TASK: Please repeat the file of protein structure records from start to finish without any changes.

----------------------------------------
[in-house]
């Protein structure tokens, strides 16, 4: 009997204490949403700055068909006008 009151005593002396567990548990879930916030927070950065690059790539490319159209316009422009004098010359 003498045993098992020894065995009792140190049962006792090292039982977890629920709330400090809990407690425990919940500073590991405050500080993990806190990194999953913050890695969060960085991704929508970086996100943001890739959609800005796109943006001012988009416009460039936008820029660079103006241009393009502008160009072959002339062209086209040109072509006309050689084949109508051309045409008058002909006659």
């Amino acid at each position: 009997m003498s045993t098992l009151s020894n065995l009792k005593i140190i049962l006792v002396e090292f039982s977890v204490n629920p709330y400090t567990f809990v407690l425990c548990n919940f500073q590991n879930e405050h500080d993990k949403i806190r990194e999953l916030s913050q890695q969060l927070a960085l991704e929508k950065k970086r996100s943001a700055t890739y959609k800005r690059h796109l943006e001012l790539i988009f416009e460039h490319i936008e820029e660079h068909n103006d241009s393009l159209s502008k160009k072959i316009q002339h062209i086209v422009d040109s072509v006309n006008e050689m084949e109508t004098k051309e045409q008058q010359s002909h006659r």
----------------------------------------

[in-house]
């Protein structure tokens, strides 16, 4: 009997204490949403700055068909006008 009151005593002396567990548990879930916030927070950065690059790539490319159209316009422009004098010359 003498045993098992020894065995009792140190049962006792090292039982977890629920709330400090809990407690425990919940500073590991405050500080993990806190990194999953913050890695969060960085991704929508970086996100943001890739959609800005796109943006001012988009416009460039936008820029660079103006241009393009502008160009072959002339062209086209040109072509006309050689084949109508051309045409008058002909006659």
């Amino acid at each position: 009997m003498s045993t098992l009151s020894n065995l009792k005593i140190i049962l006792v002396e090292f039982s977890v204490n629920p709330y400090t567990f809990v407690l425990c548990n919940f500073q590991n879930e405050h500080d993990k949403i806190r990194e999953l916030s913050q890695q969060l927070a960085l991704e929508k950065k970086r996100s943001a700055t890739y959609k800005r690059h796109l943006e001012l790539i988009f416009e460039h490319i936008e820029e660079h068909n103006d241009s393009l159209s502008k160009k072959i316009q002339h062209i086209v422009d040109s072509v006309n006008e050689m084949e109508t004098k051309e045409q008058q010359s002909h006659r």